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GSA Inches Closer to Agency Marketplace Pilot Program

An online portal would streamline how government agencies purchase supplies.
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The General Services Administration hopes to improve agencies’ processes for the procurement of office tools and supplies in the commercial market through an e-commerce portal currently in development, the agency said during an update about its upcoming five-year pilot program for the marketplace Thursday.

GSA and the Office of Management and Budget have submitted to Congress its second phase of the program with a focus on market research. As the program now enters its third phase, the agencies will focus on implementation guidance, according to an agency press release. In this third phase, the agencies plan to launch an initial proof of concept at the end of this year. In third quarter 2019, the agencies will release a draft solicitation for the program, GSA officials said during a press call Thursday.

Section 846 in the fiscal year 2018 National Defense Authorization Act directs GSA to establish such a program in collaboration with OMB. The Federal Marketplace Strategy, which GSA released in November last year, outlines an effort to modernize and simplify the purchasing and selling experience for customers, suppliers and acquisition officials in government without going through the tedious procurement process. The intent for this marketplace, similar to Amazon in the consumer world, is to remove barriers to entry for small businesses, explained GSA Senior Procurement Executive Jeff Koses during the Thursday call.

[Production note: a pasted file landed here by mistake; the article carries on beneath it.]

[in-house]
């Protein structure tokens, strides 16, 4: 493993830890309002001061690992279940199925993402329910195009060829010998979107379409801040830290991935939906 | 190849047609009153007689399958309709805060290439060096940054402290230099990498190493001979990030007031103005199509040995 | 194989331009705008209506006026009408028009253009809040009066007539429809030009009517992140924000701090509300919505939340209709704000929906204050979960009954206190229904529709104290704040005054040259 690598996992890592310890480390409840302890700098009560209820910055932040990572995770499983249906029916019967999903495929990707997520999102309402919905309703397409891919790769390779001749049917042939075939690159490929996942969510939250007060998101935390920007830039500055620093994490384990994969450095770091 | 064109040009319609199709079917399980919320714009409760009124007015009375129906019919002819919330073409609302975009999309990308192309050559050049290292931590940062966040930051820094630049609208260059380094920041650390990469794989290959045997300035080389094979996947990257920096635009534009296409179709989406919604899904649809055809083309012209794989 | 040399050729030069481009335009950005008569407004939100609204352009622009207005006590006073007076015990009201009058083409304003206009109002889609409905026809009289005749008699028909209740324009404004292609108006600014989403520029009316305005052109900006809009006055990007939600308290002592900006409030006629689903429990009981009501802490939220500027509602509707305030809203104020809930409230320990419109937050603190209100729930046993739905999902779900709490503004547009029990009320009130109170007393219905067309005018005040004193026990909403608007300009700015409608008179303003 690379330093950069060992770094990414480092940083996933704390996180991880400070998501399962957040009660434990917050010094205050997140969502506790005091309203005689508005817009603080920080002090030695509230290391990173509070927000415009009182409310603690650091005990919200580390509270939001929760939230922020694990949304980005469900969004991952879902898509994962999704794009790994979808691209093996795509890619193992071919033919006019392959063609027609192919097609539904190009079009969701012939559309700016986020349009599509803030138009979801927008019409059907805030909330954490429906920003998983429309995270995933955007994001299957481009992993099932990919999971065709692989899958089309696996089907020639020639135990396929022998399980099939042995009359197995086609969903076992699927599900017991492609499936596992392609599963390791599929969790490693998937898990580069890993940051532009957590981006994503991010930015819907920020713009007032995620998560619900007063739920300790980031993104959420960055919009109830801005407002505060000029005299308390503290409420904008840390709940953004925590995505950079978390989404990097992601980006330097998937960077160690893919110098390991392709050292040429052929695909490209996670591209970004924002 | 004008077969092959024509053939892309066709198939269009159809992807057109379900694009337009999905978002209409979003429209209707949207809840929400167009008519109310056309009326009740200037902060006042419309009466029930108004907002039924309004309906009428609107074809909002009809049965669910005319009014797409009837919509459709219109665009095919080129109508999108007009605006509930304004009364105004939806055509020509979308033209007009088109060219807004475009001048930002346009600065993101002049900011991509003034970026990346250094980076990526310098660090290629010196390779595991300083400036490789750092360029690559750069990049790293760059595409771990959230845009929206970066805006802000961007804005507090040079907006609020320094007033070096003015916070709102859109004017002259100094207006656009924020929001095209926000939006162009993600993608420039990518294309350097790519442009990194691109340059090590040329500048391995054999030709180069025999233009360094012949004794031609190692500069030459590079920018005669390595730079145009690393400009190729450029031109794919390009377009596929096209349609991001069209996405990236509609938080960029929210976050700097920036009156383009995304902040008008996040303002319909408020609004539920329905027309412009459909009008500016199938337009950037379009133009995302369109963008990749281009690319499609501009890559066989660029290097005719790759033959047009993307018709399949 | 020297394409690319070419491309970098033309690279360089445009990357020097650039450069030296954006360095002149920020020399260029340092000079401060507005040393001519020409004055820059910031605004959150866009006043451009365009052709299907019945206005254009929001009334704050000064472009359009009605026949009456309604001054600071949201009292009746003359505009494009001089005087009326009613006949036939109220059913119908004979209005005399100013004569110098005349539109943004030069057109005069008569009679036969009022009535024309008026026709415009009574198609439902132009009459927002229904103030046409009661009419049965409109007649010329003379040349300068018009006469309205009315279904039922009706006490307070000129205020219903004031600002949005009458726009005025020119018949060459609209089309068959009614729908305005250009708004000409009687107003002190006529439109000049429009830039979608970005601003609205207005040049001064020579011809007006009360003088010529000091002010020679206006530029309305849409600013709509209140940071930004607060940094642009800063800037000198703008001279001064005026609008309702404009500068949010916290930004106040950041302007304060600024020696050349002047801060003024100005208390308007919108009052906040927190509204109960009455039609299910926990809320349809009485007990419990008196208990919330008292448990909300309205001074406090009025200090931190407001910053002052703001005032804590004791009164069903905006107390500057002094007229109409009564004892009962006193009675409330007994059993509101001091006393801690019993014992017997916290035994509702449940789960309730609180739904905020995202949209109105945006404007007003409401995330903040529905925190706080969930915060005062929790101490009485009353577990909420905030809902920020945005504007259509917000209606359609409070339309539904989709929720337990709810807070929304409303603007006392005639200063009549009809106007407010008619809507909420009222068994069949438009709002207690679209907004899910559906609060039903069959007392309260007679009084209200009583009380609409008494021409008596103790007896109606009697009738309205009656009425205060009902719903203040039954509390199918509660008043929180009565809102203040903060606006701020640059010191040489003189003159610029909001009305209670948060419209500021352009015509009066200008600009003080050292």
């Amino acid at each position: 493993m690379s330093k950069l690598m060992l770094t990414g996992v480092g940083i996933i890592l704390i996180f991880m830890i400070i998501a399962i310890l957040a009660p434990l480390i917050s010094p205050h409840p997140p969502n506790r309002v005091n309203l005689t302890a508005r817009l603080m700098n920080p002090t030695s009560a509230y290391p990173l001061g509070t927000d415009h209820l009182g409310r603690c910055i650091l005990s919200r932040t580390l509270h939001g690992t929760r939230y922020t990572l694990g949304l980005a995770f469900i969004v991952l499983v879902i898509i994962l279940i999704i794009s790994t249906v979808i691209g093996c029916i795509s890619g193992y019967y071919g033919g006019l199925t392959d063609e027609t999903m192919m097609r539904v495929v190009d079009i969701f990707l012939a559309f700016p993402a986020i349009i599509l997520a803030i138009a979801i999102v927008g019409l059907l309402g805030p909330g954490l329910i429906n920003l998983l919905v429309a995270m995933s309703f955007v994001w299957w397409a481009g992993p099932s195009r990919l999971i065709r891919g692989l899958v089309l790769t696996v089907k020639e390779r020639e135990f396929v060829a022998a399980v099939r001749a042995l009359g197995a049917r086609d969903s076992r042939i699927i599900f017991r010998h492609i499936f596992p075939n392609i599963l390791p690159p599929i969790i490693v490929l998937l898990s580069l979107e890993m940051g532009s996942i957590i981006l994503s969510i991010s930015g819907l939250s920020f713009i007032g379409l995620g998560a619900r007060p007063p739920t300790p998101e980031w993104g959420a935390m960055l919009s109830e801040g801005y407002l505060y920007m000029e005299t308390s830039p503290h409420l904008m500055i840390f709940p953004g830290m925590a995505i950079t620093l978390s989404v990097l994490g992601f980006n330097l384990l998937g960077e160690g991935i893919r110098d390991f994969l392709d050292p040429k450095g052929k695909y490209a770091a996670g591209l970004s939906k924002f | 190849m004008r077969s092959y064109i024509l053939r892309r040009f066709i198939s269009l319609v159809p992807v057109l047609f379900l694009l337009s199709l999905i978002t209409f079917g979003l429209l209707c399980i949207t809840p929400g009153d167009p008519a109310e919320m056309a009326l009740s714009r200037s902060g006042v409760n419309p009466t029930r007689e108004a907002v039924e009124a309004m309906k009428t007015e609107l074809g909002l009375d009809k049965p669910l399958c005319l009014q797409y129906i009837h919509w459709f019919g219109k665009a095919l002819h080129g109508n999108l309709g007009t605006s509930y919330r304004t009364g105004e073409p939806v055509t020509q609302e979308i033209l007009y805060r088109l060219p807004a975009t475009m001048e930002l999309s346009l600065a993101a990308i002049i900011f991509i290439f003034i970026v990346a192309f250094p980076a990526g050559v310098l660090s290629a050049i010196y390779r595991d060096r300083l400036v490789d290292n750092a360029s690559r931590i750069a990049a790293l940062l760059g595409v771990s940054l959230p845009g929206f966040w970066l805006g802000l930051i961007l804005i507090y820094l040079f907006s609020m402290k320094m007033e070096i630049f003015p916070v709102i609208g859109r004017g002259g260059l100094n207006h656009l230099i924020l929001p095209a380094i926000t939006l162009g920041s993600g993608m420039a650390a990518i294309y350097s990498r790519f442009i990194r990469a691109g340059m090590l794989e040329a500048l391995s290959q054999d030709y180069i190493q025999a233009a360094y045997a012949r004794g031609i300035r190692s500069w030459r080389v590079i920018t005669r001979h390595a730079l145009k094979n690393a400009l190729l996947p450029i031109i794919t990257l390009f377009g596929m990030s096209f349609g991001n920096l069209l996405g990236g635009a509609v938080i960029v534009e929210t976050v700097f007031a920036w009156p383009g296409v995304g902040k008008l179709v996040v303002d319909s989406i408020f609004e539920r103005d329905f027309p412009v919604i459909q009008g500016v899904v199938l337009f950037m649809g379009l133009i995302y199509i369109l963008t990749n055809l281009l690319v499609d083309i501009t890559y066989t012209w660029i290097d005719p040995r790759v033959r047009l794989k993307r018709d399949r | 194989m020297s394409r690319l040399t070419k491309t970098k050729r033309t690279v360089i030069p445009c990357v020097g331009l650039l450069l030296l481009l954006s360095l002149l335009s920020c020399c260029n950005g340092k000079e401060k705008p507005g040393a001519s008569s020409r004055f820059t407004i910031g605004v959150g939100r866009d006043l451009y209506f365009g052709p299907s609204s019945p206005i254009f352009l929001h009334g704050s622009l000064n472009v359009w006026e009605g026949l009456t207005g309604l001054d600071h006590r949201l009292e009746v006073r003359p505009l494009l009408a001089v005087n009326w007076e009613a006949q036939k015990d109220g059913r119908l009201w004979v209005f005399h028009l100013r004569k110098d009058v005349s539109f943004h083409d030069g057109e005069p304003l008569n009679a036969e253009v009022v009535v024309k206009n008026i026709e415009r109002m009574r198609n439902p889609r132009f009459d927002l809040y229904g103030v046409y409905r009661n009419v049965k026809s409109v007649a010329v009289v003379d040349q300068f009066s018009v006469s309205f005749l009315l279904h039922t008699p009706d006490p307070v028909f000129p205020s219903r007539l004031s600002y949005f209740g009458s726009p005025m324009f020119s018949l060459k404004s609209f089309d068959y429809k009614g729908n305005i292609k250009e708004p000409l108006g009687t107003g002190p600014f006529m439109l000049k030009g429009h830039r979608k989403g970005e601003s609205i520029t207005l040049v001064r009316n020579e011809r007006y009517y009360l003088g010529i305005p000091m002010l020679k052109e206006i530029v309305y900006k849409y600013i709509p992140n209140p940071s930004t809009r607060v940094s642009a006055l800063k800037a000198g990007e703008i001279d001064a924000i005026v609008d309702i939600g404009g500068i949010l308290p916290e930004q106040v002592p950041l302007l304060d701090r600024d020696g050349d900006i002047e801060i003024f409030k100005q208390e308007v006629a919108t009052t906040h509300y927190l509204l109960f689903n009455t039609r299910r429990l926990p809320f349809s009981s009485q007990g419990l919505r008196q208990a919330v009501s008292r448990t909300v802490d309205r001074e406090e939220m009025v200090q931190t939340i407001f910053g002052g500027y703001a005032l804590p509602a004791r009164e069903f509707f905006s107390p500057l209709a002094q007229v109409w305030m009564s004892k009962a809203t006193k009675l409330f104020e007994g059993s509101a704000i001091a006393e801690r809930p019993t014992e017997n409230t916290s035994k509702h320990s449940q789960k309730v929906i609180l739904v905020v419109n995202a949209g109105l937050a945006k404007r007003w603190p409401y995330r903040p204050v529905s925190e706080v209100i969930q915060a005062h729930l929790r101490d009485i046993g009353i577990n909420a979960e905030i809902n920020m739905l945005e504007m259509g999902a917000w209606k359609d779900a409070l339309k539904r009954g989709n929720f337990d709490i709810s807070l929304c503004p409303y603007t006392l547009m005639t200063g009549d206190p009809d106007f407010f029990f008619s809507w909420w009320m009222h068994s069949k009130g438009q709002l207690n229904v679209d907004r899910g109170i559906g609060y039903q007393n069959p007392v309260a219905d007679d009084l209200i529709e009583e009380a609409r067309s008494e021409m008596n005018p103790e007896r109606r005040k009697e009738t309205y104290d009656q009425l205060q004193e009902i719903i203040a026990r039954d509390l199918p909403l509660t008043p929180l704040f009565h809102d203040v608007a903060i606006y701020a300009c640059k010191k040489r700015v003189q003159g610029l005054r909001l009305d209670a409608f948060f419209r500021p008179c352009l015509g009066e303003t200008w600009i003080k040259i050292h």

Toward its effort to implement its initial proof of concept of the e-commerce portal, GSA and OMB outlined three decisions:

  1. Begin operational implementation of the program with an initial proof of concept to start small test, and refine as lessons are learned;
  2. Limit purchases made through the initial proof of concept to the micro-purchase threshold to drive adoption and mitigate risk; and
  3. Start with the e-marketplace model for this initial proof of concept while continuing to assess opportunities to leverage the benefits of the other commercial e-commerce portal models.

“The idea is to start small and define the program as we go,” said Mark Lee, assistant commissioner of the Office of Policy and Compliance at the GSA Federal Acquisition Service.

Some concerns during the program’s beginnings were that small businesses would have no incentive to provide their products at a discount through the portal. Consequently, the agencies recommended a temporary legislative change to increase the micro-purchase threshold from $10,000 to $25,000 for a period of five years for purchases through the portal to encourage industry participation. “And it’s only temporary,” Koses emphasized, adding that it’s an optimal price point to encourage industry participation.

As part of its second phase, the team solicited feedback from its agency and industry partners, who have yet to be identified. Some of that feedback included not over-complicating the process, addressing supply-chain challenges and providing protection on customer data.

Koses acknowledged the ambiguity of data protection in the National Defense Authorization Act’s Section 838 and that data security is being tested during this pilot initiative.

The plan is to scale the pilot across government in 2020. Koses clarified it would be a multi-award contract to prevent an e-commerce monopoly.

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